I am Anthony E. Savvides. This is my blog.

Reflections & adventures of a writer at heart, a journalist by trade and a waiter by night.

Everyone was eager, I was exhausted.

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Note: this was written on May 12, about the first night in Amman.

On the first night in Jordan, many of the people on the trip turned to me and asked where they should go. “We need to all go out!” many of them insisted. Last year, a similarly eager group went out on the first night in the hotel, and I stayed behind. I didn’t regret it then, and I still don’t; the trek across the Atlantic, and then some, is exhausting. There will be plenty more nights to enjoy, I thought last year, and I was right. It was the same situation. So, I agreed to a walk around our part of town, not more than 20 minutes from the hotel. Rainbow Street- the tourist trap in downtown Amman that would, I knew, become their favorite destination- was out of the question for me. After the previous day of travel, I was exhausted. So, a simple walk was what I thought we agreed upon.

We posed for a shot near the hotel, at a median near the main road. This was just before I turned back for a quieter night.

15 minutes after dinner, we all reconvened in the lobby of the Imperial Palace Hotel. As we ventured up the sidewalk along the main road, the group seemed to have grown. By the time we were crossing the street, it seemed to me that at least 35 of our 47 stood around me. A few moments later, I heard someone utter Rainbow Street. It was my friend Joe, the other guy that came on this trip to Jordan last year. He was talking about jumping in cabs and venturing downtown. As soon as I heard that, I knew where I would be going: back to the hotel for a quiet night.

Once I crossed the street, I heard someone shout my name. I also heard one of the girls shouting “America!” I didn’t turned around, not even a look back over my shoulder. I turned the nearest corner and went for a stroll as I originally intended. The air felt cool, fresh on my face, and each breeze brought along with it the scent of jasmine flowers. When I close my eyes, I could swear that I’m at home, where I grew up with my grandfather’s jasmine plant in the basement. Or even in Kofinou, Cyprus, where my grandparents have a jasmine plant just outside the front door.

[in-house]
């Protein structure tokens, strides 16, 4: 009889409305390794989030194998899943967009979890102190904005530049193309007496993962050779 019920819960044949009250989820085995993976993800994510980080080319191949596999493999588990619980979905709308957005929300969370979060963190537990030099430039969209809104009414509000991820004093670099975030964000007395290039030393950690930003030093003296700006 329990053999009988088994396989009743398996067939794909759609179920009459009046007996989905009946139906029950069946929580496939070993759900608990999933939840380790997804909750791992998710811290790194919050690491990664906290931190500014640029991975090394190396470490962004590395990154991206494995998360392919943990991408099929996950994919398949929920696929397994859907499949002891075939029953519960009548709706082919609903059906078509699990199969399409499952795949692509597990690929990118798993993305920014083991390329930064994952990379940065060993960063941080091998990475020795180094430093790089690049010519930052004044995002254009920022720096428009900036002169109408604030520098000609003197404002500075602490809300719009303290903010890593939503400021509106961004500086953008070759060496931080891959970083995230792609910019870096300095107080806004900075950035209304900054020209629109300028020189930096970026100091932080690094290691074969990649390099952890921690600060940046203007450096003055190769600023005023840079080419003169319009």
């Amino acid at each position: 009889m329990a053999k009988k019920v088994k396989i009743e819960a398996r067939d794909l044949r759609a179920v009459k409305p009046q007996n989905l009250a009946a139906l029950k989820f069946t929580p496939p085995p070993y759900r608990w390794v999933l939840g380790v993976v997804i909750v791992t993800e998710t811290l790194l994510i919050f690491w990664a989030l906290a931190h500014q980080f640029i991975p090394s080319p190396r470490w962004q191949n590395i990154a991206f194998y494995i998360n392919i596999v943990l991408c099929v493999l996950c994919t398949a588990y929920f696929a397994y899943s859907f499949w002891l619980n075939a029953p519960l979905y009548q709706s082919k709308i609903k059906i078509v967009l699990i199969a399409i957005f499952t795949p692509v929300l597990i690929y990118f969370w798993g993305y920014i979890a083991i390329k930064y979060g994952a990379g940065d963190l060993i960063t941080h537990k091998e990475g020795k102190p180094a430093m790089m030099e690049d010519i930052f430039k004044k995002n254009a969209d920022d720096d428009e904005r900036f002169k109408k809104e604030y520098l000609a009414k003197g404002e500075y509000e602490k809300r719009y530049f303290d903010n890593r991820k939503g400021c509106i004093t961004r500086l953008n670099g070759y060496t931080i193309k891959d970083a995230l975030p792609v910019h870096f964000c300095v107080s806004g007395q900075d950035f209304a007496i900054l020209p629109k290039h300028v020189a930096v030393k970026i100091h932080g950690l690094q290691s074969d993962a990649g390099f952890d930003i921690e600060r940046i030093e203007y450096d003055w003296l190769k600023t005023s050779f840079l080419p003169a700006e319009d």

But then I open my eyes, and I can see I’m in not in New York or in Cyprus, but in Amman. A place, I thought, where I might one day have a home. Just then, at the moment the thought appeared in my mind, I saw a for sale sign. The house looked a bit out of my price range, but it was a funny coincidence. There was a jasmine vine in the front yard too. It all felt so familiar to me, and it felt so right to be standing there, on Al-Ri’asah Street, on a cool night in Amman.

The golden, grand chandelier of the Imperial Palace Hotel.

Familiar, yet different. The street felt right under my feet. The hotel felt strangely like a home base in this city. It was like I never left, but things were different. Little things. There were photos now hanging at each landing of the stairwell, photos of various tourist attractions and historical sites in Jordan. The hallways had new plants scattered throughout. Things change, but they stay the same. The first floor landing was still used as a staging area, it seemed, with a ladder and mop plopped in front of the doorway. The lobby was still lit by a gorgeous, Christmas tree shaped golden chandelier that spanned all six floors of the hotel.

The first thing you see when you enter the stairwell.

I made my way up to my hotel room. I’m ready for this adventure to really begin, and to meet my new host family in a few days’ time. Goodnight for now.

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Written by AESavvides

May 26, 2012 at 10:31 pm

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